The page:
It’s difficult talking about editing. In the cutting room there’s lots of discussion of shape (we need to flesh it out, cut it back, bulk it up) of impact (moments need to strike hard, hit home, land softly) and other strange things.
That’s because editing isn't something you can point to and look at, like photography; nor is it something you can read, like words and music. It's a strangely slippery subject, and I was fascinated from my first encounter with it.
After discovering I had a knack for cutting, I went to study editing at Bournemouth Film School, graduated in 98, and cut my first feature in 05. Other people seem to like my work too - it’s been nominated for two BAFTAs, been selected for Cannes, and won many awards.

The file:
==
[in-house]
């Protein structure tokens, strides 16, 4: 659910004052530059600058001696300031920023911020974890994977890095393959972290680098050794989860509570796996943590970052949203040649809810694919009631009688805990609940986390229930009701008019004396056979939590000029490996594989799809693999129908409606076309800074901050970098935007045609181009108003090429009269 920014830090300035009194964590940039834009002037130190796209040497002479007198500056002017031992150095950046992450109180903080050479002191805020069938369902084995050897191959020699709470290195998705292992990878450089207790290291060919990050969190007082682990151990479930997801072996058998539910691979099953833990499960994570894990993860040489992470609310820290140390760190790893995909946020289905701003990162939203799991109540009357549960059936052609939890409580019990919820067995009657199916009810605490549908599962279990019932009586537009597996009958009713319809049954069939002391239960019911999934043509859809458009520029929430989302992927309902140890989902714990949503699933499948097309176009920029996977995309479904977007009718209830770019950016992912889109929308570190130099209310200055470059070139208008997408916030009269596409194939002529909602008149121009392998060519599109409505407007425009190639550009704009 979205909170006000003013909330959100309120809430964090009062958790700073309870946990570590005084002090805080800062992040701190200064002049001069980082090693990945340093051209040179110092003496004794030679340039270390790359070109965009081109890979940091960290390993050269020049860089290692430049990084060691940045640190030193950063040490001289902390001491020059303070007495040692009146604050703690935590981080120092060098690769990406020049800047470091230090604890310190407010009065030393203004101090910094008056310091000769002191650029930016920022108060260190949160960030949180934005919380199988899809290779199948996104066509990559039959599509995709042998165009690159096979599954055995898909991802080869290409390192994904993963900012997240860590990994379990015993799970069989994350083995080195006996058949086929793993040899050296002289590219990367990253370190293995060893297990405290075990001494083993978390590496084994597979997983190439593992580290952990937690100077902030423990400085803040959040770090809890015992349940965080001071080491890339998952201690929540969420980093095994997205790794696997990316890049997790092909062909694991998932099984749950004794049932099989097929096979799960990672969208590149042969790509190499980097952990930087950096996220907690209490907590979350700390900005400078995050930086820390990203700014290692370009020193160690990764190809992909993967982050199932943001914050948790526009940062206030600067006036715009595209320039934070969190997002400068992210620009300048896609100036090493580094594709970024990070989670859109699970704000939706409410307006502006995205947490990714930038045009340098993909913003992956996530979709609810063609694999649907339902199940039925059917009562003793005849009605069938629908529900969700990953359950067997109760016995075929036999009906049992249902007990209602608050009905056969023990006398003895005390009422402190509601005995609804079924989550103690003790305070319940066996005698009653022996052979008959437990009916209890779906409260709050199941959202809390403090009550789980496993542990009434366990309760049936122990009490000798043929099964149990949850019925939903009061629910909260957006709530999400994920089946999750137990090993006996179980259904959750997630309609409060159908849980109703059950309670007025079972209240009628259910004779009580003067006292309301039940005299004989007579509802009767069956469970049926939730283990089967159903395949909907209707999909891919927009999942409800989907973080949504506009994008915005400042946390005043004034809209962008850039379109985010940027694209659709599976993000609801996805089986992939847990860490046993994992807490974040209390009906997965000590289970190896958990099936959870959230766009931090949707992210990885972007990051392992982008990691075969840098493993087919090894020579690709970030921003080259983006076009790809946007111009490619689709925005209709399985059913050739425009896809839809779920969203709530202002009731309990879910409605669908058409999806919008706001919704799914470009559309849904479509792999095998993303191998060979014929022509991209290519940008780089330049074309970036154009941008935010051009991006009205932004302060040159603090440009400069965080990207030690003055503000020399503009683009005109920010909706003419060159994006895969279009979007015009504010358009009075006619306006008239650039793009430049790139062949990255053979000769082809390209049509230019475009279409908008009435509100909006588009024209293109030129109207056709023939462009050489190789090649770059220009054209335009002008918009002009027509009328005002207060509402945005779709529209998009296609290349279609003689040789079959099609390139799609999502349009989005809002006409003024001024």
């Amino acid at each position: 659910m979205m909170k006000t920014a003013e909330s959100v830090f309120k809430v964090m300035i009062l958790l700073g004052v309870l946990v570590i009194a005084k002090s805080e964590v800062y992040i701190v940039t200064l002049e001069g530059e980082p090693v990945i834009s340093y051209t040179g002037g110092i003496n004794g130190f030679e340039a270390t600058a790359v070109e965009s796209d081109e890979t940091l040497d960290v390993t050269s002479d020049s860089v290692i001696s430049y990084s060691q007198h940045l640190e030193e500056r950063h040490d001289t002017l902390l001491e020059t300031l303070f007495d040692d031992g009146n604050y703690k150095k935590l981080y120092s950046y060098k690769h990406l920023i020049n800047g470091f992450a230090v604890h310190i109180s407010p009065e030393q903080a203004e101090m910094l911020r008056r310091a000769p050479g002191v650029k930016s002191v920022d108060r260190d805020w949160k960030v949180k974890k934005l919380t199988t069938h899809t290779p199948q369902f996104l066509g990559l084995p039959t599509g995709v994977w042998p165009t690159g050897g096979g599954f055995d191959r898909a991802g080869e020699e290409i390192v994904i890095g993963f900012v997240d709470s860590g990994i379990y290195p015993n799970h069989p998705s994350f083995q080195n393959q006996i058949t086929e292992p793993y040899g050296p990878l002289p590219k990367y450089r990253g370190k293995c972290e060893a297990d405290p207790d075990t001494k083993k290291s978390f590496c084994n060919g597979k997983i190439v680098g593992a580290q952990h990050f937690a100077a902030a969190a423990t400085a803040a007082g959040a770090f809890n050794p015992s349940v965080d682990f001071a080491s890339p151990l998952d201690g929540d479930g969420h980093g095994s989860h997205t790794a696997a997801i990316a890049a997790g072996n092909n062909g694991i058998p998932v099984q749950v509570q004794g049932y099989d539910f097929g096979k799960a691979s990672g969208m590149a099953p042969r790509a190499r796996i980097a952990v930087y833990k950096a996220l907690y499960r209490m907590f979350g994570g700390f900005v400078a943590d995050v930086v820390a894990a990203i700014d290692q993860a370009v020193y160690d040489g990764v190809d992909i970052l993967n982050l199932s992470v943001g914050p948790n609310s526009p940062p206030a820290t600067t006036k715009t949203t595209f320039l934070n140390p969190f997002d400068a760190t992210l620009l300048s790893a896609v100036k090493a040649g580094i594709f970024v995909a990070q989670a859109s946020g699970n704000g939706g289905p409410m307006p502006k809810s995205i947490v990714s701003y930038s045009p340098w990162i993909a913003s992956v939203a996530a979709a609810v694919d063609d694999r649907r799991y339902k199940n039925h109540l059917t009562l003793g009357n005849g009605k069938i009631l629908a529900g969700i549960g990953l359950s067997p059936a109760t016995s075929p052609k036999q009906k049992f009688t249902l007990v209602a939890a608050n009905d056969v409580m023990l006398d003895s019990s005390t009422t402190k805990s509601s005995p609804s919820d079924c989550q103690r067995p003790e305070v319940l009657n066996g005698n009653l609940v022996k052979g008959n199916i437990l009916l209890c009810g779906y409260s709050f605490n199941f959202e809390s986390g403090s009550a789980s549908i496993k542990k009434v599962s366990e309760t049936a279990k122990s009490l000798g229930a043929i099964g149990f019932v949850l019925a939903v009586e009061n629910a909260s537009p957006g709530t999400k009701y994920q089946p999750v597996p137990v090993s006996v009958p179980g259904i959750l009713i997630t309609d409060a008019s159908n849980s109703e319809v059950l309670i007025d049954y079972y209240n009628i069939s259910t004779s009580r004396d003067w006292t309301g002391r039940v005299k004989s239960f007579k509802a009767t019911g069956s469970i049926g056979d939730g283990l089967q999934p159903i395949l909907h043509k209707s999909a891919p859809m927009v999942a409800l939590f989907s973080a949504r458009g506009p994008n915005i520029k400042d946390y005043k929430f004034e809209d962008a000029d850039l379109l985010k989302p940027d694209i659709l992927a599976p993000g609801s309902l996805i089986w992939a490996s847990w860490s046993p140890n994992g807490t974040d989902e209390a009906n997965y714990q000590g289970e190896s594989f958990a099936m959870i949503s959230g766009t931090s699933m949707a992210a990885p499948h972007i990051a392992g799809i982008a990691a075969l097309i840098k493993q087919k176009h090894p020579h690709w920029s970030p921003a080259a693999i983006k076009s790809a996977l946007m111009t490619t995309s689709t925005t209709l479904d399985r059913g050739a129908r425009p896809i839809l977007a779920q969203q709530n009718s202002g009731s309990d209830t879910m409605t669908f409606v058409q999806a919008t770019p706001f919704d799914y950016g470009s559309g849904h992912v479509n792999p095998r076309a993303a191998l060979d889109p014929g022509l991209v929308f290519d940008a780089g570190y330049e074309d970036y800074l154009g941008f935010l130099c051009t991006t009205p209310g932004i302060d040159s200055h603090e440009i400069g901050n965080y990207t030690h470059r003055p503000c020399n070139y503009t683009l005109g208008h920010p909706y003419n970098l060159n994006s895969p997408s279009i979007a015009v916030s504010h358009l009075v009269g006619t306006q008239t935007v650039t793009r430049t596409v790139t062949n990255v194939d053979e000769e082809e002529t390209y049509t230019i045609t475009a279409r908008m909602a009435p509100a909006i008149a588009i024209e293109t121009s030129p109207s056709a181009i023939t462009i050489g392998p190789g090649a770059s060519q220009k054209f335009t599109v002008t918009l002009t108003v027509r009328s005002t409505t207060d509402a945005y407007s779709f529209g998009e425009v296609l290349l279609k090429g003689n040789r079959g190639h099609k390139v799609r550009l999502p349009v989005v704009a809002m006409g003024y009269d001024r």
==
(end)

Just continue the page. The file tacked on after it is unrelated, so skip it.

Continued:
Working with fiction and documentary filmmakers can be a very different experience, but the underlying craft is the same - telling a story through pictures and sound. Documentary is an editor’s medium like no other, where you become a co-writer on the material, discovering scenes and designing their construction. It can be primarily an exploration, where the end is unknown when you begin. In contrast, the intensified world of fiction allows for more ambitious, specific creations. The wiggle room is less, with the footage delineated by the screenplay, and mostly you work towards a predefined goal, finding choices that not only work on their own terms but also synch with the original vision of the film. I find great satisfaction in both kinds of work.
As well as editing I work in Stereoscopic 3D, as consultant and finisher. I’ve designed workflows, trained DPs and directors, and supervised onset in addition to running the postproduction side of things. My Stereo 3D work has won both a BAFTA and a Guinness World Record.